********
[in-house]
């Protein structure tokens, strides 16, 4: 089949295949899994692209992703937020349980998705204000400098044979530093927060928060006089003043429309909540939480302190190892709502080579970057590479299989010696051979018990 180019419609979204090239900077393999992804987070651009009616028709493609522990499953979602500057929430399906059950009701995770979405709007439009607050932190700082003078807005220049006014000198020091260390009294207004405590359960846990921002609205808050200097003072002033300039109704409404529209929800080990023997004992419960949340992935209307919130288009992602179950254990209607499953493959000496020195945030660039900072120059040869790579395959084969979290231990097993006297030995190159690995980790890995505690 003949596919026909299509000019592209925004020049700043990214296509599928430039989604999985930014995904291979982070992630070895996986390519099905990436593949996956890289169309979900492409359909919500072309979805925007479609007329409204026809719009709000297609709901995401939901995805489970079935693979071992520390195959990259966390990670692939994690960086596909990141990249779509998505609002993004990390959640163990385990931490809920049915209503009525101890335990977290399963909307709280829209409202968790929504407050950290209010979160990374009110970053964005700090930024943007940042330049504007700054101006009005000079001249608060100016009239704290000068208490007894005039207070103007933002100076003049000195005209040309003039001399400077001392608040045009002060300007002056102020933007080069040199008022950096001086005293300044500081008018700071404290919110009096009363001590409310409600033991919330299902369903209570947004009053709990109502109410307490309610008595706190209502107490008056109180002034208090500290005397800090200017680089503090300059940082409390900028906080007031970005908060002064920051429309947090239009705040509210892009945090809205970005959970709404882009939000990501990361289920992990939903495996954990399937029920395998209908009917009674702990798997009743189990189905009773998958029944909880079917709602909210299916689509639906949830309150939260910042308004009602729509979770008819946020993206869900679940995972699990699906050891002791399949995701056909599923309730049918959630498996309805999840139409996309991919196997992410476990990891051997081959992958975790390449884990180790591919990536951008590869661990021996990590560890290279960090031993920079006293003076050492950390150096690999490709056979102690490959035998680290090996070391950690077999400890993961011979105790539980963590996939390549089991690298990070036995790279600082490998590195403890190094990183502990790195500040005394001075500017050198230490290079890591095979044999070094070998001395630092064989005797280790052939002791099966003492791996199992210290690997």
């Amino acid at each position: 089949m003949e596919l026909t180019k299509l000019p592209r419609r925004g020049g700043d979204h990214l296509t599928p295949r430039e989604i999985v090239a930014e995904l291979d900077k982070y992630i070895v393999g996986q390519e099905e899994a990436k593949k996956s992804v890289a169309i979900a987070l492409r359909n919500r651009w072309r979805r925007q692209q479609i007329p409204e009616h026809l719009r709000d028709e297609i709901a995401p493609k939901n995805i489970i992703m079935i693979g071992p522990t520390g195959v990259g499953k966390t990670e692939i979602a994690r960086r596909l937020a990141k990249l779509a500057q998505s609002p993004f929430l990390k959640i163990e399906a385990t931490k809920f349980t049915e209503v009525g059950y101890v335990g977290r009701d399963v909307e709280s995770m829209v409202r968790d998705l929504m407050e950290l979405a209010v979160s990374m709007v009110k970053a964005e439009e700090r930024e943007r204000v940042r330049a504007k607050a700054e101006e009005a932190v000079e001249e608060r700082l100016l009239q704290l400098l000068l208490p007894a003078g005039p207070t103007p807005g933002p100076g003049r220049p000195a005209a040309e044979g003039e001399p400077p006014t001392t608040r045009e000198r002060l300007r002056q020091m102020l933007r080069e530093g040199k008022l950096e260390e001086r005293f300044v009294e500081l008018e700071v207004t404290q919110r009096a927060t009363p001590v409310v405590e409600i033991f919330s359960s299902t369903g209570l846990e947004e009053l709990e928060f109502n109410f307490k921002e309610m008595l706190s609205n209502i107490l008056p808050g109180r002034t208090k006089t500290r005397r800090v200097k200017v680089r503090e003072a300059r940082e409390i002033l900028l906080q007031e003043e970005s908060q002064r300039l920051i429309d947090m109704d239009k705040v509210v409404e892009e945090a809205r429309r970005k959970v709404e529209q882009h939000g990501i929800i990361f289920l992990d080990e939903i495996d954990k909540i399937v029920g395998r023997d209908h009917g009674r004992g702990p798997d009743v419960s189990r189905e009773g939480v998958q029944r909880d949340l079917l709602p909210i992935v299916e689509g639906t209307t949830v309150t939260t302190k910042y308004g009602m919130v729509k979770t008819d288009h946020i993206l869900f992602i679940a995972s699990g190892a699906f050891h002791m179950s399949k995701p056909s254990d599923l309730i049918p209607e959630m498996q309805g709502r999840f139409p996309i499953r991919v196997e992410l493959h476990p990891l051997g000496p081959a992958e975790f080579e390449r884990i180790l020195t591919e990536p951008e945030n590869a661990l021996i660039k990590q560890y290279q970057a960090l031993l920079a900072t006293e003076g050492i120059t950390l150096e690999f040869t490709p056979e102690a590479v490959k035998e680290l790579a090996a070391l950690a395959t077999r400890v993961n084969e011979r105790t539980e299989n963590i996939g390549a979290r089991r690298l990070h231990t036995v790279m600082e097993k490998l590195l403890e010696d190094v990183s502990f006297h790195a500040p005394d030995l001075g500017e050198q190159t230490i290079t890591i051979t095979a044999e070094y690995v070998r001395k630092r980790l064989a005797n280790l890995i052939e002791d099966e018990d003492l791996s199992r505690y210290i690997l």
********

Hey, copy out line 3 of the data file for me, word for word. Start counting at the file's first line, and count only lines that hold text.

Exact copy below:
């Amino acid at each position: 089949m003949e596919l026909t180019k299509l000019p592209r419609r925004g020049g700043d979204h990214l296509t599928p295949r430039e989604i999985v090239a930014e995904l291979d900077k982070y992630i070895v393999g996986q390519e099905e899994a990436k593949k996956s992804v890289a169309i979900a987070l492409r359909n919500r651009w072309r979805r925007q692209q479609i007329p409204e009616h026809l719009r709000d028709e297609i709901a995401p493609k939901n995805i489970i992703m079935i693979g071992p522990t520390g195959v990259g499953k966390t990670e692939i979602a994690r960086r596909l937020a990141k990249l779509a500057q998505s609002p993004f929430l990390k959640i163990e399906a385990t931490k809920f349980t049915e209503v009525g059950y101890v335990g977290r009701d399963v909307e709280s995770m829209v409202r968790d998705l929504m407050e950290l979405a209010v979160s990374m709007v009110k970053a964005e439009e700090r930024e943007r204000v940042r330049a504007k607050a700054e101006e009005a932190v000079e001249e608060r700082l100016l009239q704290l400098l000068l208490p007894a003078g005039p207070t103007p807005g933002p100076g003049r220049p000195a005209a040309e044979g003039e001399p400077p006014t001392t608040r045009e000198r002060l300007r002056q020091m102020l933007r080069e530093g040199k008022l950096e260390e001086r005293f300044v009294e500081l008018e700071v207004t404290q919110r009096a927060t009363p001590v409310v405590e409600i033991f919330s359960s299902t369903g209570l846990e947004e009053l709990e928060f109502n109410f307490k921002e309610m008595l706190s609205n209502i107490l008056p808050g109180r002034t208090k006089t500290r005397r800090v200097k200017v680089r503090e003072a300059r940082e409390i002033l900028l906080q007031e003043e970005s908060q002064r300039l920051i429309d947090m109704d239009k705040v509210v409404e892009e945090a809205r429309r970005k959970v709404e529209q882009h939000g990501i929800i990361f289920l992990d080990e939903i495996d954990k909540i399937v029920g395998r023997d209908h009917g009674r004992g702990p798997d009743v419960s189990r189905e009773g939480v998958q029944r909880d949340l079917l709602p909210i992935v299916e689509g639906t209307t949830v309150t939260t302190k910042y308004g009602m919130v729509k979770t008819d288009h946020i993206l869900f992602i679940a995972s699990g190892a699906f050891h002791m179950s399949k995701p056909s254990d599923l309730i049918p209607e959630m498996q309805g709502r999840f139409p996309i499953r991919v196997e992410l493959h476990p990891l051997g000496p081959a992958e975790f080579e390449r884990i180790l020195t591919e990536p951008e945030n590869a661990l021996i660039k990590q560890y290279q970057a960090l031993l920079a900072t006293e003076g050492i120059t950390l150096e690999f040869t490709p056979e102690a590479v490959k035998e680290l790579a090996a070391l950690a395959t077999r400890v993961n084969e011979r105790t539980e299989n963590i996939g390549a979290r089991r690298l990070h231990t036995v790279m600082e097993k490998l590195l403890e010696d190094v990183s502990f006297h790195a500040p005394d030995l001075g500017e050198q190159t230490i290079t890591i051979t095979a044999e070094y690995v070998r001395k630092r980790l064989a005797n280790l890995i052939e002791d099966e018990d003492l791996s199992r505690y210290i690997l």